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Extortion and blackmail : International English language tests

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This presentation:

Defines the terms ‘blackmail’ and ‘extortion’
Offers theoretical examples of how test-takers may be blackmailed by staff who work for international English
language testing companies
Offers advice about how to act if you have been blackmailed.

Published in: Education
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Extortion and blackmail : International English language tests

  1. 1. International English Language Tests: Blackmail & Extortion
  2. 2. Speaking your language Blackmail Extortion ‫اﺑﺘﺰاز‬ ‫اﺑﺘﺰاز‬ भयादोहन जबरन वसूल 勒索 敲诈 chantaje extorsión шантажировать вымогательство แบล็กเมล การกรรโชก
  3. 3. Objective This presentation: ● Defines the terms ‘blackmail’ and ‘extortion’ ● Offers theoretical examples of how international English language test-takers may be blackmailed by staff who work for international English language testing companies ● Offers advice about how to act if you have been blackmailed.
  4. 4. Background Most persons who sit an international English language test are: ● Migrants ● Foreign workers ● International students from developing nations who seek to study, work or immigrate to a so-called developed nation such as Australia or Canada.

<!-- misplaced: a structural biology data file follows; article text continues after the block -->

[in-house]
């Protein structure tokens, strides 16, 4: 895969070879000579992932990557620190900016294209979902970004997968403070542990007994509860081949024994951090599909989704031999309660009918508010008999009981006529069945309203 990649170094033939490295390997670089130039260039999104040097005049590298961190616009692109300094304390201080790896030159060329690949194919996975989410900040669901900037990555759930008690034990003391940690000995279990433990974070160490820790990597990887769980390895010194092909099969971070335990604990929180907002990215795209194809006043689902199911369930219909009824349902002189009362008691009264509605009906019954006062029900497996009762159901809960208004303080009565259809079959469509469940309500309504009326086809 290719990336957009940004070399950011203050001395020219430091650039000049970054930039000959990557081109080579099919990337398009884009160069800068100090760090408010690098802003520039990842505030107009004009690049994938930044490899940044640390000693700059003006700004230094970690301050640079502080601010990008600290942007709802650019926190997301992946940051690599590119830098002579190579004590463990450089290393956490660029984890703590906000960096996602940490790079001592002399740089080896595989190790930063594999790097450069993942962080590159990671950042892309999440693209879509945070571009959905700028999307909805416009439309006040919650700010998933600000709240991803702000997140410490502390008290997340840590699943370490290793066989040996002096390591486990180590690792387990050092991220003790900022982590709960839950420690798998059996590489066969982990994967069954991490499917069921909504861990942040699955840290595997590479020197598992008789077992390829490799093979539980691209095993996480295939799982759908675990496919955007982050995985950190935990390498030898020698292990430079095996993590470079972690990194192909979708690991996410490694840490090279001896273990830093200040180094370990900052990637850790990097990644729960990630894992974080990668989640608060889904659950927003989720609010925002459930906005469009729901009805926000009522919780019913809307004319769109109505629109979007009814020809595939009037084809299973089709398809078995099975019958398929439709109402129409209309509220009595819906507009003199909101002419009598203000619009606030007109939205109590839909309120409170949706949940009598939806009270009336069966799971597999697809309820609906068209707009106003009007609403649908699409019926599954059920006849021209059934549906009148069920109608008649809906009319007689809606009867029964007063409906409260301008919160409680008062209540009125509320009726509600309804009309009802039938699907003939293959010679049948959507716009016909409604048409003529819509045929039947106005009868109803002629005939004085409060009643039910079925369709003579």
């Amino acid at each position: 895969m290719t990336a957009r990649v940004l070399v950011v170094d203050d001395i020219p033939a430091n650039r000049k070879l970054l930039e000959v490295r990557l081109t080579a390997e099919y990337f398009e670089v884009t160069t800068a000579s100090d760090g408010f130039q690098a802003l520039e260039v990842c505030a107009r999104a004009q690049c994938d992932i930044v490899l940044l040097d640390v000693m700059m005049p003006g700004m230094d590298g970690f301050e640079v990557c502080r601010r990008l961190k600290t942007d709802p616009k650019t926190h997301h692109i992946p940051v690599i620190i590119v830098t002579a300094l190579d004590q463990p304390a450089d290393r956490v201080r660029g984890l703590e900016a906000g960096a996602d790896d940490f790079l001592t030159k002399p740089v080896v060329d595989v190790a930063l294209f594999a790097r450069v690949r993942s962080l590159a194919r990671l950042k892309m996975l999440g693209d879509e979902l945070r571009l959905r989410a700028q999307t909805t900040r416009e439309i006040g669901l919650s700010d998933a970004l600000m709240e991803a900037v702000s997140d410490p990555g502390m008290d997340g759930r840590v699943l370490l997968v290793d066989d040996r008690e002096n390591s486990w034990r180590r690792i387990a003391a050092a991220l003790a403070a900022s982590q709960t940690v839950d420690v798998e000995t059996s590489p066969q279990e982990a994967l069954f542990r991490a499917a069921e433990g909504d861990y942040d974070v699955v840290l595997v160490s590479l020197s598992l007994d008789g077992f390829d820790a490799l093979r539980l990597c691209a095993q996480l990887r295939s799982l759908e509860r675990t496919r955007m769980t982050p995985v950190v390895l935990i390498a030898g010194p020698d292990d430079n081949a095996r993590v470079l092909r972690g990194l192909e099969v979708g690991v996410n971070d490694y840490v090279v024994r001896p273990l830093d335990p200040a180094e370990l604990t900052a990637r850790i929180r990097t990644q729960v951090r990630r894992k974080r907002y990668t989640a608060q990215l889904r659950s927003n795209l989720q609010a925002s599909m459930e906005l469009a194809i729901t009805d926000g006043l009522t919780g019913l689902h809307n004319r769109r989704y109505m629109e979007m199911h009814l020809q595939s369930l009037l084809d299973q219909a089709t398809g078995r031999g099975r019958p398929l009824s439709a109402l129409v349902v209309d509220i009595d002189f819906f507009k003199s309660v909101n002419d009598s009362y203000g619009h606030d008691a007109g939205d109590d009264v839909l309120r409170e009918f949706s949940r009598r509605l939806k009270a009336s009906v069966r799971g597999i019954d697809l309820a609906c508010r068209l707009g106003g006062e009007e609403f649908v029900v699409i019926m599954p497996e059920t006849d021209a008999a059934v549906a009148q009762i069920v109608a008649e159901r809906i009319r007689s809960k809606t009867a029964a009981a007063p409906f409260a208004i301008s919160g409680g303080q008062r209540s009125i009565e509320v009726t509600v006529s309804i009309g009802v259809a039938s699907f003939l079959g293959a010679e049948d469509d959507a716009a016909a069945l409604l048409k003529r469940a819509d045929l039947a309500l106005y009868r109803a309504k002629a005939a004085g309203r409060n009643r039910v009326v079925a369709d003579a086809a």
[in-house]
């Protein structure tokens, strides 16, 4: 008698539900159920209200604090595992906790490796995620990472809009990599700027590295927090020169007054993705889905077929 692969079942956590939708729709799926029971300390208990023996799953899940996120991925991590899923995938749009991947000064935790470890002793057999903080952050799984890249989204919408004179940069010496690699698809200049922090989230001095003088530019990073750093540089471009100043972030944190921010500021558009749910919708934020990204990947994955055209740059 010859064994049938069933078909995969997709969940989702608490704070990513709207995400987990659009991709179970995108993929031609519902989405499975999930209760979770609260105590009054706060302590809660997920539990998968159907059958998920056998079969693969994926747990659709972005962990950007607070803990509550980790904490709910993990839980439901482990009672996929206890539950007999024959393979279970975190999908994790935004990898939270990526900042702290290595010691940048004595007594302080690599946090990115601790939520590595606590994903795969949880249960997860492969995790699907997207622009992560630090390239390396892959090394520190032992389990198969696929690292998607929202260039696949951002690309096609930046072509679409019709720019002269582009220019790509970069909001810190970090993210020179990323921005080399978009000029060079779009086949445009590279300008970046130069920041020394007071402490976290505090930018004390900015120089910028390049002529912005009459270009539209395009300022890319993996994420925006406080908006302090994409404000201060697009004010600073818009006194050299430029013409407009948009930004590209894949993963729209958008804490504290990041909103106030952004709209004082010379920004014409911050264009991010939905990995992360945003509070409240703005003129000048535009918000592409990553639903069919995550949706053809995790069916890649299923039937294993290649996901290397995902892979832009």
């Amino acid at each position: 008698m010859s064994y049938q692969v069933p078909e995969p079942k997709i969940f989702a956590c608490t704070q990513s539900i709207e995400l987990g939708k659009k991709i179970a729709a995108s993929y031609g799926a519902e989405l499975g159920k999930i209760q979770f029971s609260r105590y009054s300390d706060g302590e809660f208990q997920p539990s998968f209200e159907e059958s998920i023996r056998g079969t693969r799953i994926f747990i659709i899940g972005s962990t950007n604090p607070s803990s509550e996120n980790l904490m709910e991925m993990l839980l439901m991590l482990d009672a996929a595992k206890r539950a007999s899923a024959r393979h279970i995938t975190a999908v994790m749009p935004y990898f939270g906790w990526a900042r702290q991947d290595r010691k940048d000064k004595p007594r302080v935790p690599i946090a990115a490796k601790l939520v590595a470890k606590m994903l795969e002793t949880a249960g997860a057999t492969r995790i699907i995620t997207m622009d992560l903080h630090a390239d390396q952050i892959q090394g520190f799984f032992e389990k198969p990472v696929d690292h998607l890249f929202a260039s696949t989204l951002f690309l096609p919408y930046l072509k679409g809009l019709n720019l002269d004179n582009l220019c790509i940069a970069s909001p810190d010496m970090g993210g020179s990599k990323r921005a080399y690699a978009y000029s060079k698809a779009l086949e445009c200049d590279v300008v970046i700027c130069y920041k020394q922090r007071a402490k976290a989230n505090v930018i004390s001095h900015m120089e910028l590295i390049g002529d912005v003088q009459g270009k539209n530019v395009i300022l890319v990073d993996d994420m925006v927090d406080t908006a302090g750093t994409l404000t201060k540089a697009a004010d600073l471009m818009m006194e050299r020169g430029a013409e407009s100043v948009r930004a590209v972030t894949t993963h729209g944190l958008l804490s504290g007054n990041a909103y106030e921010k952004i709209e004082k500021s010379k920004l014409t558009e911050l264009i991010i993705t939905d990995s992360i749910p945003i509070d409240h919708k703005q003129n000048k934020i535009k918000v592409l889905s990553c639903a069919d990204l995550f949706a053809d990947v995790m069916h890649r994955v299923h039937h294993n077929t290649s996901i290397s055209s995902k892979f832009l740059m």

5. 5. Vulnerable persons The United Nations recognize that migrants and foreign workers are vulnerable persons. http://www.un.org/esa/socdev/enable/comp509.htm Migrants and foreign workers may be more likely to be exploited as: ● They do not speak the local language fluently and do not understand local labor and consumer protection laws; ● They may be afraid to contact local authorities if they are victims of crime as they fear losing their student/work/residency visa.
  6. 6. Monopoly exploitation International students, foreign workers and immigrants are more likely to be exploited in cases where there is only one international English language testing company that offers services in their home country (or region) that serves the country where they wish to study or immigrate. A lack of competition offers the perfect opportunity for ruthless, unconscionable criminals to defraud and blackmail vulnerable persons.